Wednesday, September 3, 2014

The Immortal Life of Henrietta Lacks by Rebecca Skloot



Why I Read It: The story seemed too interesting to pass up.

Summary: A reporter follows the story of the "immortal" HeLa cells back to the "donor's" family, then walks with them through their own journey of discovery about their past.

My Thoughts: We're only a hundred years removed from dirt roads and horses and buggies, and in some places not even that much. We're only a century and a half beyond the American Civil War, the conflict that ended slavery in the United States. We've come a long way, but we are not as advanced as we think we are.

In some ways, the rushes to advance have occurred in misstep. Nowhere is this reality better exemplified than in the juxtaposition of the American medical industry of the 1940s and 1950s and the home life of the Lacks family in rural Virginia at that same time. Physicians at Johns Hopkins diagnosed patients there using words the latter never had a chance of learning.

For many Americans the concept of rural poverty is undecipherable. We can say we understand poverty and get what is meant by living a rural life, but until we've seen it in action, considered it from all angles, we just don't truly know what it's all about. And so we come to the story of Henrietta Lacks. Henrietta lived that life in the Jim Crow South, marrying a cousin and dying of cancer at a young age. Her cancerous cells - without any familial consent - were taken for lab use and became the standard experimental cells used in research around the world. They are sold today for large sums of money, yet her descendants cannot afford health care.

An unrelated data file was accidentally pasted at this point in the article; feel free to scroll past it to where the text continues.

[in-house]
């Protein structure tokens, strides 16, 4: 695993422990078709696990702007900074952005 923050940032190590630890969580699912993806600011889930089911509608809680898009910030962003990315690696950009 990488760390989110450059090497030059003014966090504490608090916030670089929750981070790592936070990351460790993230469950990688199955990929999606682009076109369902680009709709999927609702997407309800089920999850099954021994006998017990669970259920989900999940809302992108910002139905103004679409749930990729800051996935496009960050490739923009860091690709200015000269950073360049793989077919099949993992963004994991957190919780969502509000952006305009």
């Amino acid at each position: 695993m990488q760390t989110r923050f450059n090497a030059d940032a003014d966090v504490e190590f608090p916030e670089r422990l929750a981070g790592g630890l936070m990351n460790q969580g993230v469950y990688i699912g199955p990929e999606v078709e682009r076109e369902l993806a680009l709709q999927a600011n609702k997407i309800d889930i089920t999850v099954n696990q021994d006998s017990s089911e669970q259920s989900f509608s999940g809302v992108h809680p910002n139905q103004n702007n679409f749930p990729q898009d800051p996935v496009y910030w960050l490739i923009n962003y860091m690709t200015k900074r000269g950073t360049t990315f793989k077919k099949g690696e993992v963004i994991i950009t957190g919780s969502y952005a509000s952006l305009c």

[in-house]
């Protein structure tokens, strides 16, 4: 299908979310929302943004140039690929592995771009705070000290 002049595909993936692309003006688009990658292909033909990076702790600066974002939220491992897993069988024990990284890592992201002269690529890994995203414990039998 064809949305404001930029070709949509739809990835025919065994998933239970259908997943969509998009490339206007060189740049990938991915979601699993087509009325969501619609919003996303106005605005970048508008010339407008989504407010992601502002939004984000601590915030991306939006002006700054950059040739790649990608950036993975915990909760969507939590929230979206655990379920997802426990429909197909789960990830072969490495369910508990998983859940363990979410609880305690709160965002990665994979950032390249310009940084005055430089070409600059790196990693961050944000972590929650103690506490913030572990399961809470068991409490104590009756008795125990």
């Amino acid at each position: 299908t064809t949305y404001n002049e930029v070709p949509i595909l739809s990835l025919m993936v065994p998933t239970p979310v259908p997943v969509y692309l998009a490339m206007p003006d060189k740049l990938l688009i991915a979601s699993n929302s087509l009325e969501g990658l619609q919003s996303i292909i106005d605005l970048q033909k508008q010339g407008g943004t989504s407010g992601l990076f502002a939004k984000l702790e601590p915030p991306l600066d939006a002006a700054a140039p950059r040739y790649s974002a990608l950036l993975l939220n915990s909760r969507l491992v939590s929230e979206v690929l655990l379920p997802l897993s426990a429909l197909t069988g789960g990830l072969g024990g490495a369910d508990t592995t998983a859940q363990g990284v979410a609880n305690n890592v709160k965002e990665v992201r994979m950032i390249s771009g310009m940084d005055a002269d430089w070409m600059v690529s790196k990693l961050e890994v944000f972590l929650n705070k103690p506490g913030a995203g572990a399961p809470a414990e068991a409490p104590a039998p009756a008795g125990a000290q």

Skloot takes us on the road with her as she does her research. The book is not a straight history (though in some places it certainly is), but rather a first-person walkthrough of meeting the Lacks family and participating in their exploration of Henrietta's life and legacy. The story eventually centers on one daughter and her quest for knowledge about her mom and a sister mysteriously lost in the past as well.

The story is remarkable, when we consider that the HeLa cells have replicated themselves so many times that they could wrap the earth numerous times, still splitting sixty years after Henrietta died. We stand by  as the family comes to grips with their existence. Are they her mother or aren't they? Can they say, since her cells were shot into outer space, that their mother has been there, too?

The book wanders us into the waters of medical ethics from the 1800s to today, and begs us to consider the issues of research for the benefit of the greater population vs. personal ownership of our own cells. Should doctors and researchers be free to keep what is gathered from an operating table or an exam room and do with it whatever they wish? or should we, as patients, have the right to sell our cells to the highest bidder? Where is the line drawn?

2 comments:

  1. I read this several years ago and then recommended it to my sister-in-law. It turns out, she had actually worked with HeLa cells.

    An interesting debate on medical ethics. I can see some justification in wanting to use cells for the greater good (not just Ms. Lacks' cells), but you know there must be someone making money off of them. How do you justify that? Time to look for a good book on medical ethics.

    (I read No Way Home and left you a comment).

    Sarah

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  2. I can't imagine the depths to which discussions on medical ethics must go...

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